RALEIGH, N.C. (WGHP) – In a decision released late Friday, the new Republican majority on the North Carolina Supreme Court moved to undo another decision made by the court last year, ruling that the state does not have to release millions of dollars in court-ordered funds for education in North Carolina.

This is the case you probably know simply as “Leandro,” which is shorthand for the suit filed in 1994 by a group of five minority-majority counties – Hoke, Halifax, Robeson, Vance and Cumberland – under Hoke County Board of Education, et al, v. State of North Carolina et al, which eventually found that not all students were equally funded.

Leandro – so named for a middle school student who was named as a plaintiff – has had more than one version and many hearings, rulings and appeals. In November the Supreme Court backed a ruling from November 2021 by Wake County Superior Court Judge David Lee that ordered the General Assembly to transfer $1.75 billion into the state budget to cover the amount owed for the next three years, with $1.5 billion going to the state Department of Public Instruction for the 115 public school districts, $189.9 million to the Department of Health and Human Services and $41.3 million to the UNC system.

That ruling, made along the lines of the court’s then-Democratic majority, 4-3, had overturned a decision by the Court of Appeals that had overruled Lee’s decision. You follow?

Then Lee had died, and the amounts had since November been lowered to $785 million by newly appointed judges. Still another new judge, James Ammons, was supposed to take up the case soon.

NC Supreme Court Associate Justice Anita Earls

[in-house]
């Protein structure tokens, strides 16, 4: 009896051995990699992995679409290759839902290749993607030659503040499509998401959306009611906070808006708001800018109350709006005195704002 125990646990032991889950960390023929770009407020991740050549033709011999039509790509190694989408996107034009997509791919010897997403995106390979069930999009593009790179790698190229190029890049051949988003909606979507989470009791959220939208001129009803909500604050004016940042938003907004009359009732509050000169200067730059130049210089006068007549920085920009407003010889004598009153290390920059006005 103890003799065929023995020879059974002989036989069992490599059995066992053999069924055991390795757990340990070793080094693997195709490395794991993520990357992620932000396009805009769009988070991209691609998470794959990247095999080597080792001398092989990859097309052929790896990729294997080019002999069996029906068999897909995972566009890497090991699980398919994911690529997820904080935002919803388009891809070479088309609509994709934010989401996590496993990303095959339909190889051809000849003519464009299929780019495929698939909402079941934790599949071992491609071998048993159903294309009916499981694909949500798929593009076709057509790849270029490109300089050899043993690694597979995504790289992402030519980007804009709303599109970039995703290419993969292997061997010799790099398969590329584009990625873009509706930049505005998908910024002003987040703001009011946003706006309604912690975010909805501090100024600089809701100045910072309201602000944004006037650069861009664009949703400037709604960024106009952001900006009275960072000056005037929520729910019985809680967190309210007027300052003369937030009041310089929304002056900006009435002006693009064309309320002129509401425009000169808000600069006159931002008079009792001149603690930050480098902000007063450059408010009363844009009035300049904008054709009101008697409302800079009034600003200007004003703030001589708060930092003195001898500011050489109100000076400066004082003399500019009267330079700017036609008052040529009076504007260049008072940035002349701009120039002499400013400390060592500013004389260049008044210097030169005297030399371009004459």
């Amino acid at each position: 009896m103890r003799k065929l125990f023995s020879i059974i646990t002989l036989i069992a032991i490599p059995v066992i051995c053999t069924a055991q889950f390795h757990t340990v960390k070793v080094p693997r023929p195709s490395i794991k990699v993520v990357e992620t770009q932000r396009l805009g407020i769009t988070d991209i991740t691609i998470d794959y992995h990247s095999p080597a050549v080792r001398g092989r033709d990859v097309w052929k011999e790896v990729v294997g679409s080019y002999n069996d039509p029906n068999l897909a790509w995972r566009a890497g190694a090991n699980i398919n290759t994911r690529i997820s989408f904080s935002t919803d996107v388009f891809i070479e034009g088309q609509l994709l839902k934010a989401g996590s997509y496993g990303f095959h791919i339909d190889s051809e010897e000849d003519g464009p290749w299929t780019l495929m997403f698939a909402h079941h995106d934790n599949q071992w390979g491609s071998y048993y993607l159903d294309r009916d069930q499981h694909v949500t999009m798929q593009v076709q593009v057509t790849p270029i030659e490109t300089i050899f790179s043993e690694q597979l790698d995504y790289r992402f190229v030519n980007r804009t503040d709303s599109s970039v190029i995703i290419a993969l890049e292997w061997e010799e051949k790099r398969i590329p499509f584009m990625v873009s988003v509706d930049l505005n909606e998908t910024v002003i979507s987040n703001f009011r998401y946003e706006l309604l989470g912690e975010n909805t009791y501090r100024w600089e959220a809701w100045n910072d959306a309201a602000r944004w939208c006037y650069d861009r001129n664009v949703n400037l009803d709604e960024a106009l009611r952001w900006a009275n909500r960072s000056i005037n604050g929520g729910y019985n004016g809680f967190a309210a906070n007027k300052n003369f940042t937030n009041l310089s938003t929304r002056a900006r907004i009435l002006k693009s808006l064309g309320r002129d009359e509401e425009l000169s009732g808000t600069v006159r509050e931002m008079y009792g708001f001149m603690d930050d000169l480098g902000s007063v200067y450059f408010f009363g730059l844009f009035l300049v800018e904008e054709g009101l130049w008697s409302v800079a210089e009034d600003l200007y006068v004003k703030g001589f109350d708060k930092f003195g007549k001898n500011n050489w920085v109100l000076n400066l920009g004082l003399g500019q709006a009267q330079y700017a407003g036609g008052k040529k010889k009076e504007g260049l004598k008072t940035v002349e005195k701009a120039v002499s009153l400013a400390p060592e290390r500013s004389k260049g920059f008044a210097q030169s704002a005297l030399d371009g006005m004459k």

NC Supreme Court Associate Justice Trey Allen

But all that was hit with a major “pause” button Friday, when a new Republican justice, Trey Allen, wrote for a 5-2 GOP majority that the case had not fully answered questions brought about funding from State Controller Nels Roseland.

“Specifically, the Controller argues that there are many issues presented in this case that were left unaddressed in the Court’s earlier opinion,” Allen wrote.

Associate Justice Anita Earls, writing in dissent, called the petition and ruling “an attempt to make an end run around the Rules of Appellate Procedure regarding rehearing and merely seeks rehearing on issues this Court already has decided.”

She labeled as “illogical” arguments presented by the controller that he could be subject to criminal and civil liabilities for carrying out the court’s order. She also argues that the issues raised in his argument had been fully addressed in the decision she called “Leandro IV.”

Lee, the judge who ordered the transfer of the money, was replaced last year, by order of Chief Justice Paul Newby, with Judge Michael L. Robinson, who in April ruled lawmakers did have to pay the full amount but overturned Lee’s directive and didn’t tell them how to pay the $785.1 million he said the state owed under the original judgment.

The General Assembly, which had passed a 2-year budget that would partially fund the Leandro directive, continued to argue – as it has under both Democratic and Republican control – that only lawmakers could spend the money and not the courts.

This followed an appeal filed last fall by then-state Comptroller Linda Combs when the state Court of Appeals, by a 2-1 margin, ruled that Lee had no right to order the state to pay the $1.7 billion. Roseland replaced Combs.

The Supreme Court’s new Republican majority – the GOP has not had control of the Supreme Court since the election of justices were required by the General Assembly to be partisan – also last month stepped into two other decisions made by its predecessors, agreeing to rehear on decisions from December about voter ID and redistricting.